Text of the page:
This week I’m participating in a money saving collaboration with the YouTube Mommy Meetup community. My video is on Using Your Calendar to Grow Your Savings!
You’ve read the reviews, looked at your choices as thoroughly as possible and made your wish list. And then the sticker shock of it all hits you. Homeschooling expenses add up. They just do. And there aren’t many ways around that, especially as you move into the middle school & high school years. With time, patience & a little leg work, you can keep your homeschool budget trimmed.
Use your local libraries! Besides checking out books, you can often find many other resources through them–computer classes, school-aged classes, videos and music to supplement your curriculum, sometimes even your curriculum! Our last library had a variety of science units available including Snap Circuits & Lego Tech. If you live near more than one library system, check into a card at all of them. For a nominal fee, privileges may be extended to you.
Buy used. Local Facebook groups, Homeschool Classifieds, sell boards on your favorite homeschool forum (Well-Trained Mind is mine), local curriculum sales (often in late spring). Each spring I always ask on Facebook if friends are selling what I’m looking for and I’ve been able to obtain several items that way. But look beyond those more obvious ways to buy used. I found my daughter’s pre-algebra book for $5 (with shipping!) on Amazon’s used section. Abebooks is another site I check before I buy new. If you have the time to wait, PaperbackSwap can be a great resource for homeschool materials, too. More than once I’ve been to a garage sale hosted by a teacher or former teacher who is getting rid of classroom materials, sometimes including old textbooks!
Sign up for the e-mail lists of your favorite publishers and online stores. Some offer a discount for first-time purchases and others will send out periodic coupons.
Two Thanksgivings ago, I was browsing the Well-Trained Mind forums when I stumbled upon a Black Friday sale thread. I didn’t open it at first because I thought it was for Target, etc. No! It was all homeschool materials! I would never have thought to check for sales on Black Friday & Cyber Monday if I had never stumbled upon that. If you know by November what you’ll need for the following school year (HA! Not me!) or you like to freshen up each January (me!), check out sales around Thanksgiving–I saw sales up to 50%!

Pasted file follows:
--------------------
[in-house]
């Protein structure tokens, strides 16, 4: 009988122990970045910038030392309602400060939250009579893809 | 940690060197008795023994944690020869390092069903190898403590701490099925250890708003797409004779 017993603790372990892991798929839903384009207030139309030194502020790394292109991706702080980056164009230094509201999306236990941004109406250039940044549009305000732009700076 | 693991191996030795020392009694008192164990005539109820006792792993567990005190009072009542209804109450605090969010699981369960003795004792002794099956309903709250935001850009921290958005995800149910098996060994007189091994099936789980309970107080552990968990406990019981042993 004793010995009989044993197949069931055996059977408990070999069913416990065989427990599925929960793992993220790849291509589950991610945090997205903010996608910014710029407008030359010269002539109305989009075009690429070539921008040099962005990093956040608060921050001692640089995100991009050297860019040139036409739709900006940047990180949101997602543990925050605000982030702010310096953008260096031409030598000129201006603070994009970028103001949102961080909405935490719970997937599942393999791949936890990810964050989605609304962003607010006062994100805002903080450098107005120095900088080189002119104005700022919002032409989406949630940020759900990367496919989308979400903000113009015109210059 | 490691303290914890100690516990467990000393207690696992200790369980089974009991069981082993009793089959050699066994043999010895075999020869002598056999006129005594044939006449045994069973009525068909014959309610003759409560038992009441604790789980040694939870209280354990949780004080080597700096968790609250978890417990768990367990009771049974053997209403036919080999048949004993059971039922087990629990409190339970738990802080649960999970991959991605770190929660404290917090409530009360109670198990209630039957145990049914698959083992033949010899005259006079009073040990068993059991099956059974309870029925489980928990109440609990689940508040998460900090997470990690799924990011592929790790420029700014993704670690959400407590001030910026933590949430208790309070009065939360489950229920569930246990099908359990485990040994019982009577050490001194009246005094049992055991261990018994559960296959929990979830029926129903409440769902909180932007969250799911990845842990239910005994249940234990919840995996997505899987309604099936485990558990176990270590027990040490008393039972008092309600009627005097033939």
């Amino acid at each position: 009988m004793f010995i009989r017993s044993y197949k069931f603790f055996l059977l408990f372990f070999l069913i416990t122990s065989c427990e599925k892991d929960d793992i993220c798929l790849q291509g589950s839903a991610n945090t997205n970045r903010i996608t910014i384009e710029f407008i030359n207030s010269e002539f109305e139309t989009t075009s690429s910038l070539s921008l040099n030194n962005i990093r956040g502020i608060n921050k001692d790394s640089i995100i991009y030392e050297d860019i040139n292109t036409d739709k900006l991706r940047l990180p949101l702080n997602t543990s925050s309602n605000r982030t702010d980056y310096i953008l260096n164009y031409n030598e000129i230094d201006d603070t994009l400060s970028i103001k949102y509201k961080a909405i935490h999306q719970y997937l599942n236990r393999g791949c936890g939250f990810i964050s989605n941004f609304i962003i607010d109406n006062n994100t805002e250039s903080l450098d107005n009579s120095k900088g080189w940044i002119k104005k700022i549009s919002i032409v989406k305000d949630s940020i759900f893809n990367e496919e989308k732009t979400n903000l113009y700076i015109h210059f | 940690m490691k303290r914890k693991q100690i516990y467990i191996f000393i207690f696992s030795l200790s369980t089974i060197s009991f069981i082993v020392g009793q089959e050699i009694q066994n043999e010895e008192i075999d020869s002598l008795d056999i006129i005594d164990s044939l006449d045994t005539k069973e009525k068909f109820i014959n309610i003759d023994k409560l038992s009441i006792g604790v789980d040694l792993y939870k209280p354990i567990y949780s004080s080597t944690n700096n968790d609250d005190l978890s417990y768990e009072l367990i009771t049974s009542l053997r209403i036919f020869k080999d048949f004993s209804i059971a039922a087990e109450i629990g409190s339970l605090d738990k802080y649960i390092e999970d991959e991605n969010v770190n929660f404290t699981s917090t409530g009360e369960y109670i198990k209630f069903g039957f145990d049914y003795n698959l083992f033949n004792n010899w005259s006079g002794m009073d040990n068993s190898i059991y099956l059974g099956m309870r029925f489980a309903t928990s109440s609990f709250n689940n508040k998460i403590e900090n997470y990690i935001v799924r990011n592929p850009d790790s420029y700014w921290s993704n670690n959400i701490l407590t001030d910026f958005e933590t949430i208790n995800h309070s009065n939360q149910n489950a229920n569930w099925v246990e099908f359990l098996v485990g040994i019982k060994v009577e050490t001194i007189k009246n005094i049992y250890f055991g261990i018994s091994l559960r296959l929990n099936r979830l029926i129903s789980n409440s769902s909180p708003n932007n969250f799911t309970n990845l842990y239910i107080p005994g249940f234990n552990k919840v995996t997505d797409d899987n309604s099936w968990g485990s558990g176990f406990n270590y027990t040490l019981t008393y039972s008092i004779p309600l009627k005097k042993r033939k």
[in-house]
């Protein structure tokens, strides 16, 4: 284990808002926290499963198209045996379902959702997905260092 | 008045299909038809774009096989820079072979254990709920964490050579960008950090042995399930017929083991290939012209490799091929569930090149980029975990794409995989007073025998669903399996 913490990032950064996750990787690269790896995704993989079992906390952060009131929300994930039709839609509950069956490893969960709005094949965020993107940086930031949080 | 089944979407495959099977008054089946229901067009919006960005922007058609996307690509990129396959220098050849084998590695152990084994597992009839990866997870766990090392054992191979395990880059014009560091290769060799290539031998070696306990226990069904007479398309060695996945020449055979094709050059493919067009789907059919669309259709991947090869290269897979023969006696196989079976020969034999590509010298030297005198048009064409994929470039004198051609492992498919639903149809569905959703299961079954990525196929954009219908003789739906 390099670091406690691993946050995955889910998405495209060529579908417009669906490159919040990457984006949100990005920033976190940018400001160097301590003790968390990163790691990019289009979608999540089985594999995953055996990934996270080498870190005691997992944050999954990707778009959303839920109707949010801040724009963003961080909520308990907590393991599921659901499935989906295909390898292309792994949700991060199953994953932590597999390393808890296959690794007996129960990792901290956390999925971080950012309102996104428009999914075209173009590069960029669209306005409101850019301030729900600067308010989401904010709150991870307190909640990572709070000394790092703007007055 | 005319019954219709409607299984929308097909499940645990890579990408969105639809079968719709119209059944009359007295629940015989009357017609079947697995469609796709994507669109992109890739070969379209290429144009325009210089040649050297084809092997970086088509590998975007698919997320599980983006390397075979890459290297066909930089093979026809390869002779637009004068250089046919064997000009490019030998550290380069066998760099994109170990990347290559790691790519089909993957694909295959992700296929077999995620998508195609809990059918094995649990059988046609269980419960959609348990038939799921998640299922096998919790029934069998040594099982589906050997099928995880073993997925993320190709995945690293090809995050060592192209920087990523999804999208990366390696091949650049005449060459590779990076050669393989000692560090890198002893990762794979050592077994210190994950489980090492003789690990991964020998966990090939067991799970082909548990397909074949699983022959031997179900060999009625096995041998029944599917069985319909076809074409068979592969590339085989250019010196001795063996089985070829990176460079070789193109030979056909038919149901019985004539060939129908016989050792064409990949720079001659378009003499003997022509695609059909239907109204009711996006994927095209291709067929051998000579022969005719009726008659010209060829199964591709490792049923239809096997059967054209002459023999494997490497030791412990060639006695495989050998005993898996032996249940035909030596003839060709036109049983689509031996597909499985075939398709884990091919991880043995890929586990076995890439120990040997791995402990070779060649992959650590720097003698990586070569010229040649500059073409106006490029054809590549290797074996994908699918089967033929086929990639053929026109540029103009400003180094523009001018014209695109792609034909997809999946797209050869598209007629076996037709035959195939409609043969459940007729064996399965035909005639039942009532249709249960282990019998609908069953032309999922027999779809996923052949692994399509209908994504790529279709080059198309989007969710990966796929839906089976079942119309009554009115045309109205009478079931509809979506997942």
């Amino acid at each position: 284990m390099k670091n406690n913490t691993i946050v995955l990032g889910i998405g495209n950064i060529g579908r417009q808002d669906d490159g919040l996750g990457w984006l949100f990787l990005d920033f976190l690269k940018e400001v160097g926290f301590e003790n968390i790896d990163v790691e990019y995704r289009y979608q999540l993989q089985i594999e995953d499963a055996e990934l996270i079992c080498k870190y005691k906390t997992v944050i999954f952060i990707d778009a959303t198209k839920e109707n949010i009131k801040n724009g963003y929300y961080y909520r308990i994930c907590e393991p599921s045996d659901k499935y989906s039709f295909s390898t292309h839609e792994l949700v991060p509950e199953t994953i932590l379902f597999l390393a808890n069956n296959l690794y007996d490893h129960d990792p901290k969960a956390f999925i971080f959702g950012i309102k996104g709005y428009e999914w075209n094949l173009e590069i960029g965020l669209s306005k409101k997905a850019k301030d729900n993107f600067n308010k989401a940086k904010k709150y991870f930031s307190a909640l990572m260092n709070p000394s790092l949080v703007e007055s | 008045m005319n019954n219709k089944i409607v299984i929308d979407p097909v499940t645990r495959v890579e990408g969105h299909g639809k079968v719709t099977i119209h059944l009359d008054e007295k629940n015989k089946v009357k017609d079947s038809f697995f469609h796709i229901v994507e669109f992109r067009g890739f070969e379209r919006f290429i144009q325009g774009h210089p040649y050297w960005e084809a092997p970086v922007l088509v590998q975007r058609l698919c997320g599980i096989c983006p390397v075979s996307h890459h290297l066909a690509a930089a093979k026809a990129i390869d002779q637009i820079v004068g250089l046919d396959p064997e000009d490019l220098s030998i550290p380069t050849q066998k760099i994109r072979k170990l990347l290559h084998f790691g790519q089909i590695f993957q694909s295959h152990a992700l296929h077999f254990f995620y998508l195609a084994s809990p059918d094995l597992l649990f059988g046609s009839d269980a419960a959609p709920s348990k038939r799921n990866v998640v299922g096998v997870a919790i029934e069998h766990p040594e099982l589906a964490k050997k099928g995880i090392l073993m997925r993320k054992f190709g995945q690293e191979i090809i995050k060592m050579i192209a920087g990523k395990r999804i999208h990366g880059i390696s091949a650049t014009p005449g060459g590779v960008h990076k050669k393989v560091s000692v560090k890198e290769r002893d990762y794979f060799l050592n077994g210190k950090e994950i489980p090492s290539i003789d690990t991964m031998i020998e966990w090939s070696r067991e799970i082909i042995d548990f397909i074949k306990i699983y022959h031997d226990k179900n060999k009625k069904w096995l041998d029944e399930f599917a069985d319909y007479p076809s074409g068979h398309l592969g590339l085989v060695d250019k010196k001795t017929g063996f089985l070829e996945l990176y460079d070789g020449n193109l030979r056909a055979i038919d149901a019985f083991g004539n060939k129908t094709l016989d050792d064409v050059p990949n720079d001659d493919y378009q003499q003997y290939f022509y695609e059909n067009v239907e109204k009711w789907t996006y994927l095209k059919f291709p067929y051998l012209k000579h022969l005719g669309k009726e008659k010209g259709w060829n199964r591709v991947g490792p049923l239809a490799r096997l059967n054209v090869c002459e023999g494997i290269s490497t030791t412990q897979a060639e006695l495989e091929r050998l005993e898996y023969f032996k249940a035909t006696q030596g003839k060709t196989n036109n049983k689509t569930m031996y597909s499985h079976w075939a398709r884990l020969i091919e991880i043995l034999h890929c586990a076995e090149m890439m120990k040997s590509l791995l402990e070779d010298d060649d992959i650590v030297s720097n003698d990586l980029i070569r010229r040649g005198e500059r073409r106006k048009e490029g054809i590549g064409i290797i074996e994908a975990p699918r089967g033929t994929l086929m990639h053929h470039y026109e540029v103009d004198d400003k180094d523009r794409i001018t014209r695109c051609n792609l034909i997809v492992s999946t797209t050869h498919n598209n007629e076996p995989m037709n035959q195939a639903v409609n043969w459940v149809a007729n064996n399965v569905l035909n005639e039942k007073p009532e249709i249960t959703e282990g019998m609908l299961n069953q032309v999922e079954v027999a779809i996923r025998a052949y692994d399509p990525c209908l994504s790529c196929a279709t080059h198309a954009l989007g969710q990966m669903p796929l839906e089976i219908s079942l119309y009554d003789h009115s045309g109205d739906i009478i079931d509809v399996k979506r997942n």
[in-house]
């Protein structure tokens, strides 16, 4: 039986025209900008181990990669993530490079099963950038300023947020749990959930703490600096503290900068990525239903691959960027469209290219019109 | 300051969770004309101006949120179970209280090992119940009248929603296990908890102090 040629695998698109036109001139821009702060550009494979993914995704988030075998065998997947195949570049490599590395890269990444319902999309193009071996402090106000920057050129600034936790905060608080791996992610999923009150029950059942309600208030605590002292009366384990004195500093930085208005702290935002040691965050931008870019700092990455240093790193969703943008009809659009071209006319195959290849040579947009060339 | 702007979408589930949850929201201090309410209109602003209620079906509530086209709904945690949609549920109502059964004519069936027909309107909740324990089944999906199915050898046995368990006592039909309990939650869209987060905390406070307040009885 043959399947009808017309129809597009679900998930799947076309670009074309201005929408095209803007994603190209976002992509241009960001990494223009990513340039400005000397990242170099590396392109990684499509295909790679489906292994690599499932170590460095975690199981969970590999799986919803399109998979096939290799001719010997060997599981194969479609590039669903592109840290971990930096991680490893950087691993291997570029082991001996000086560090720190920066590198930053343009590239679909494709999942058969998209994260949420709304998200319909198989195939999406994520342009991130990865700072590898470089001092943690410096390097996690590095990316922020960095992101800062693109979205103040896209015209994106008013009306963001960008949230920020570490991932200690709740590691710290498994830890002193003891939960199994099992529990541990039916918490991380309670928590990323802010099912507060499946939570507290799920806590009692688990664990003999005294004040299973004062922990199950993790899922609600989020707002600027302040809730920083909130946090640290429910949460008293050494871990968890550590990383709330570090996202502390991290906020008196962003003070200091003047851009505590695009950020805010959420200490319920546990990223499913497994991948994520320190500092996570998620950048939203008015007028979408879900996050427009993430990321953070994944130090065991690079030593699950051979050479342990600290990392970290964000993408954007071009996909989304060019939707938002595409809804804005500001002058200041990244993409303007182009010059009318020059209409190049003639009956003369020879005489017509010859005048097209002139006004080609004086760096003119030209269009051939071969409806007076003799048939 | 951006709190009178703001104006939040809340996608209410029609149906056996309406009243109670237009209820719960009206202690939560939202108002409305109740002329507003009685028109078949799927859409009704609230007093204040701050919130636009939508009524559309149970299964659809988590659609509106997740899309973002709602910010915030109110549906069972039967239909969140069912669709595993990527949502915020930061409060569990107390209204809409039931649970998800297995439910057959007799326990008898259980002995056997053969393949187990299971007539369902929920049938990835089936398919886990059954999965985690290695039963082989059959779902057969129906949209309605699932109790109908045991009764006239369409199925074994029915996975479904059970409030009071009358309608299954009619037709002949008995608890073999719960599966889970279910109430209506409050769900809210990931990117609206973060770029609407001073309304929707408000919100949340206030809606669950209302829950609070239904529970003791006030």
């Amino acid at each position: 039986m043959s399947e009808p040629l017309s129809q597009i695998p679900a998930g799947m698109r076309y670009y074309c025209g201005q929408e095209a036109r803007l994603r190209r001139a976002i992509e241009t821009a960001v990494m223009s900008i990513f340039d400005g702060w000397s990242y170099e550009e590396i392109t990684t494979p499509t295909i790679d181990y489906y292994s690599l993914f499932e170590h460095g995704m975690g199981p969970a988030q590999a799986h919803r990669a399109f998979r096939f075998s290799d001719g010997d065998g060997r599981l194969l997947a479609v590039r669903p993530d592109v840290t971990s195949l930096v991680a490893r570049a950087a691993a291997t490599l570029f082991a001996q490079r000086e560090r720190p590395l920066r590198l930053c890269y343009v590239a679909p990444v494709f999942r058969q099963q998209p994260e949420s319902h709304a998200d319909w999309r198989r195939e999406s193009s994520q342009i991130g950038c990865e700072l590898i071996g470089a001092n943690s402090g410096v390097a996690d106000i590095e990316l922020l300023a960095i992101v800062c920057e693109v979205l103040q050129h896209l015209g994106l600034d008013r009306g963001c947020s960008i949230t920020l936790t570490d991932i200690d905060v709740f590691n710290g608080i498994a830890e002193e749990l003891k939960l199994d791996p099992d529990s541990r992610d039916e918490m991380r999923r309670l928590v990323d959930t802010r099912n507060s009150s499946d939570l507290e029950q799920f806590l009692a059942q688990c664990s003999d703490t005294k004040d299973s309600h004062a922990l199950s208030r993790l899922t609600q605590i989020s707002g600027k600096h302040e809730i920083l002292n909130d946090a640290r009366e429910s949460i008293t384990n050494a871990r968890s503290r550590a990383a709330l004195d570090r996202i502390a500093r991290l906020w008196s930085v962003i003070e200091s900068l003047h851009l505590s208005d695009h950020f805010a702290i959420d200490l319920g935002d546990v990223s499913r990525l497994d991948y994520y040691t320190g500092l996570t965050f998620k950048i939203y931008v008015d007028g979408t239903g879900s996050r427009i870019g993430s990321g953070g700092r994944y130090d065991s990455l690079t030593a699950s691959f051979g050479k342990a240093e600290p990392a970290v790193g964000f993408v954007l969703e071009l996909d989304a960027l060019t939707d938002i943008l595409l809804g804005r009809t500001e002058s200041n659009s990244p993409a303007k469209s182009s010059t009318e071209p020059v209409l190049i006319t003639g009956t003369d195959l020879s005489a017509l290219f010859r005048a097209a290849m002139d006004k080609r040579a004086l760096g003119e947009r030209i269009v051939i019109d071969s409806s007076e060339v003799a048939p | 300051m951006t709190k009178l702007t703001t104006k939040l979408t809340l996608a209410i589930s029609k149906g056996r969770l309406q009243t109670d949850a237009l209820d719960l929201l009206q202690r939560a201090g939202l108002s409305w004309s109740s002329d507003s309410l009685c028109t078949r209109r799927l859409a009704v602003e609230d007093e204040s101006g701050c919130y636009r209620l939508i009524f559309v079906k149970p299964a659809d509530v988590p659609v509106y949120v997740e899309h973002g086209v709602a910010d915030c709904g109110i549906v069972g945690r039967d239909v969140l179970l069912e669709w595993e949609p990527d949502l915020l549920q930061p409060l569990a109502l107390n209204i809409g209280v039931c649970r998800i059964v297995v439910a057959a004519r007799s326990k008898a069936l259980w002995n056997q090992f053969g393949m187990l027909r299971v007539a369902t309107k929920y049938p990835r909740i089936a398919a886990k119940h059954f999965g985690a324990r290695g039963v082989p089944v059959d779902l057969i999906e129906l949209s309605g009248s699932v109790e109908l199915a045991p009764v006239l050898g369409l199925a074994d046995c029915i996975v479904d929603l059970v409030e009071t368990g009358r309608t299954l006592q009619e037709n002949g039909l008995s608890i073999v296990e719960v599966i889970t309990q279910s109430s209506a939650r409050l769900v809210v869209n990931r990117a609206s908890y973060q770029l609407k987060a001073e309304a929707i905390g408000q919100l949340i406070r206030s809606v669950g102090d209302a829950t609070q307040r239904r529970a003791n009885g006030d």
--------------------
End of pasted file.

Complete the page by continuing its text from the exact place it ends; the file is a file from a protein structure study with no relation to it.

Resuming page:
My childhood library had a great selection of art work that I loved to wander through. It wasn’t until I was a young teen that I learned I could check it out! Many libraries offer art & photographs. You may be able to find art to supplement your history or science or just to study on it’s own.
If you don’t plan to reuse curriculum for another child or you only have one you’re homeschooling, renting your curriculum may be worth it. Yellow House Rentals is the only one with which I’ve had experience (a positive one!) but I know there are others, such as Book Renters.
If you have older students, check your local state university libraries–many extend check-out privileges to residents. Books, videos, videos, etc may be available to you to put together your own unit or supplement one you purchase. If it has an education department, you can often find textbooks there.
Zoos, parks and museums often offer ‘curriculum in a box‘ for check-out. Hands-on materials, information for the teacher & handouts may be included. We have obtained them for free and for a nominal fee (under $20). Check the education page of your local attractions!
Keep an eye out for offers from companies like the engineering box from Dyson (the wait can be long on this and classrooms are prioritized over homeschools) and the recent Speedometry by Hot Wheels offer.
Do you have other ways you save on your curriculum?